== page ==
Far North children got wet feet searching for local creatures lurking in the depths of Lake Waiparera, during a recent fieldtrip.
Hunting for native fish and bugs was part of an action packed day for Waiharara School. Hosted by the Department of Conservation and the Far North Environment Centre, students took part in an educational freshwater investigation, named the Whitebait Connection (WBC) programme.
DOC ranger Kylie showing children what
creatures are found in Lake Waiparera
DOC community relations ranger, Kylie McDowell says the Wet Feet programme is a great way of getting children passionate about their freshwater wetlands, dune lakes, rivers and streams.
“Seeing the delight in the faces of the students when they are exploring this freshwater area is fantastic. They search the lake for amazing little creatures and discover native plants, which live in and around the lake. Their eyes light up when they realise they can do little things to help care for this unique place. It is a great project to be involved with,” says Kylie.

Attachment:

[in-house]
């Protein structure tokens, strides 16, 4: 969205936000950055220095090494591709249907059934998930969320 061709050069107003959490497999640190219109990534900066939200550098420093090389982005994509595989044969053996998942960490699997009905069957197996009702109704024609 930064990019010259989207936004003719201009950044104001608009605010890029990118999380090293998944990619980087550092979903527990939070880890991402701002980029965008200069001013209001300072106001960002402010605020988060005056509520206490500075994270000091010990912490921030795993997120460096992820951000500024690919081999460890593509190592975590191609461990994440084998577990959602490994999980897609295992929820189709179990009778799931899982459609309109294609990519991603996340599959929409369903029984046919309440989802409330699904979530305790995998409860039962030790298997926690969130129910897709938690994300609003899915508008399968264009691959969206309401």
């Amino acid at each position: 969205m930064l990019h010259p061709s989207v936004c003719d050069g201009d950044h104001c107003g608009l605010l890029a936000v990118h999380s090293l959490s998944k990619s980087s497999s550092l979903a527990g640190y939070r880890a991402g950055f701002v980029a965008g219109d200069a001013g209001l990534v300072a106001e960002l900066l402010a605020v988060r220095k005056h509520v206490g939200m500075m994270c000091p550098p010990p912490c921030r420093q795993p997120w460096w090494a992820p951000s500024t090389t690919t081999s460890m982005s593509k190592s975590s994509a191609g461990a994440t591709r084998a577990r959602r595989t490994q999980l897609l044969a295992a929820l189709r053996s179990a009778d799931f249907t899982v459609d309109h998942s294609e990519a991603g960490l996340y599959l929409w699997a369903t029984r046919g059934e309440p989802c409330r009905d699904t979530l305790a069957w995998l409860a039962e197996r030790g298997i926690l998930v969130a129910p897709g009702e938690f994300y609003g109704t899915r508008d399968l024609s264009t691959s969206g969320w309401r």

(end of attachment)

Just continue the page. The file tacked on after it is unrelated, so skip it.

The WBC programme is a free resource available to all schools around New Zealand, providing freshwater learning outcomes. Through the programme children discover that wetlands are a living resource, full of interactive learning opportunities, right on their doorstep.
Inanga, part of the whitebait family
The Far North Environment Centre’s, WBC Co-ordinator, Soozee McIntyre says the main goal of the programme is to involve local schools and communities in the care and restoration of their freshwater environment.
“Judging by a conversation overheard on the day, one student claimed this to be “The best day ever! I love netting and catching bullies!” while another student added “No, camp is the best day, this is the second best day ever!” proving the WBC fieldtrip was a huge success”, says Soozee.